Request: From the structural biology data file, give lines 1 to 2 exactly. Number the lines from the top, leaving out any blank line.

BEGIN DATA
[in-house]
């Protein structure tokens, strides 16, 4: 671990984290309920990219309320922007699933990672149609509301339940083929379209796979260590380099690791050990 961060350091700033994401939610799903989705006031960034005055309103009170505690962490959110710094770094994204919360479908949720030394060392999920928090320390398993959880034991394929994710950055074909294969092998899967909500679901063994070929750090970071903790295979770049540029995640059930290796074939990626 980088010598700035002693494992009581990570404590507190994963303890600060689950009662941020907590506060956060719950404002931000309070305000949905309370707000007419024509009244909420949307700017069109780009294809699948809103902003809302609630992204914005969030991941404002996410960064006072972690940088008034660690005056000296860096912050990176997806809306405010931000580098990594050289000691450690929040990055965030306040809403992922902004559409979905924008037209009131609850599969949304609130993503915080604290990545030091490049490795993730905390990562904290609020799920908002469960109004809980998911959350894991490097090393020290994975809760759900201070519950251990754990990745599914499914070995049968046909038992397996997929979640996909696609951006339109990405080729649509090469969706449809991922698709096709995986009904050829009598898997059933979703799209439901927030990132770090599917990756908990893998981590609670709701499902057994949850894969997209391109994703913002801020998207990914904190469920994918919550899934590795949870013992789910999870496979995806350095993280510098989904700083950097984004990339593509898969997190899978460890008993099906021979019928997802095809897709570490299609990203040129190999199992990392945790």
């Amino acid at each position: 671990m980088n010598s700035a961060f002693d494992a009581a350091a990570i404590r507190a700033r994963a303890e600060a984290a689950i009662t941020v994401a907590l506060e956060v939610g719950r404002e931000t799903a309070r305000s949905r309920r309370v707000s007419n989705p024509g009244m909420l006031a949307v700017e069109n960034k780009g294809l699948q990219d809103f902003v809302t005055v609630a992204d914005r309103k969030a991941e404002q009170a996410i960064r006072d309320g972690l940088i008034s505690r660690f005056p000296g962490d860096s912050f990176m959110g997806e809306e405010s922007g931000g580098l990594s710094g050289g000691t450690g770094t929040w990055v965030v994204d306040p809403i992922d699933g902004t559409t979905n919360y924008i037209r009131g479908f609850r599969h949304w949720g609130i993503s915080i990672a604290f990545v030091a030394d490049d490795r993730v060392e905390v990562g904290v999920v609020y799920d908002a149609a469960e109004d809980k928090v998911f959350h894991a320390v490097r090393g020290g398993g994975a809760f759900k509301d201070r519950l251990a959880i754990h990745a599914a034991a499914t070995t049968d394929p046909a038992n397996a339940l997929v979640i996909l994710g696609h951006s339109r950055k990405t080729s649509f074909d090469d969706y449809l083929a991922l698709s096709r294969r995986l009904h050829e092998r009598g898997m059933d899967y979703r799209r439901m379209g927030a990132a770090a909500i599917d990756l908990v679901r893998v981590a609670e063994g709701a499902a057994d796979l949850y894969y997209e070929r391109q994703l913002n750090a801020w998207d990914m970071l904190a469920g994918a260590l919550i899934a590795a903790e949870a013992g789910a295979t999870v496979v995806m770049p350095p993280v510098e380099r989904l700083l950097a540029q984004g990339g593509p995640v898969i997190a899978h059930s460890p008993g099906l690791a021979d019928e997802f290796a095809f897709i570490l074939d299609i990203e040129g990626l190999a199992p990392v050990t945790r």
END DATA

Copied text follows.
[in-house]
């Protein structure tokens, strides 16, 4: 671990984290309920990219309320922007699933990672149609509301339940083929379209796979260590380099690791050990 961060350091700033994401939610799903989705006031960034005055309103009170505690962490959110710094770094994204919360479908949720030394060392999920928090320390398993959880034991394929994710950055074909294969092998899967909500679901063994070929750090970071903790295979770049540029995640059930290796074939990626 980088010598700035002693494992009581990570404590507190994963303890600060689950009662941020907590506060956060719950404002931000309070305000949905309370707000007419024509009244909420949307700017069109780009294809699948809103902003809302609630992204914005969030991941404002996410960064006072972690940088008034660690005056000296860096912050990176997806809306405010931000580098990594050289000691450690929040990055965030306040809403992922902004559409979905924008037209009131609850599969949304609130993503915080604290990545030091490049490795993730905390990562904290609020799920908002469960109004809980998911959350894991490097090393020290994975809760759900201070519950251990754990990745599914499914070995049968046909038992397996997929979640996909696609951006339109990405080729649509090469969706449809991922698709096709995986009904050829009598898997059933979703799209439901927030990132770090599917990756908990893998981590609670709701499902057994949850894969997209391109994703913002801020998207990914904190469920994918919550899934590795949870013992789910999870496979995806350095993280510098989904700083950097984004990339593509898969997190899978460890008993099906021979019928997802095809897709570490299609990203040129190999199992990392945790």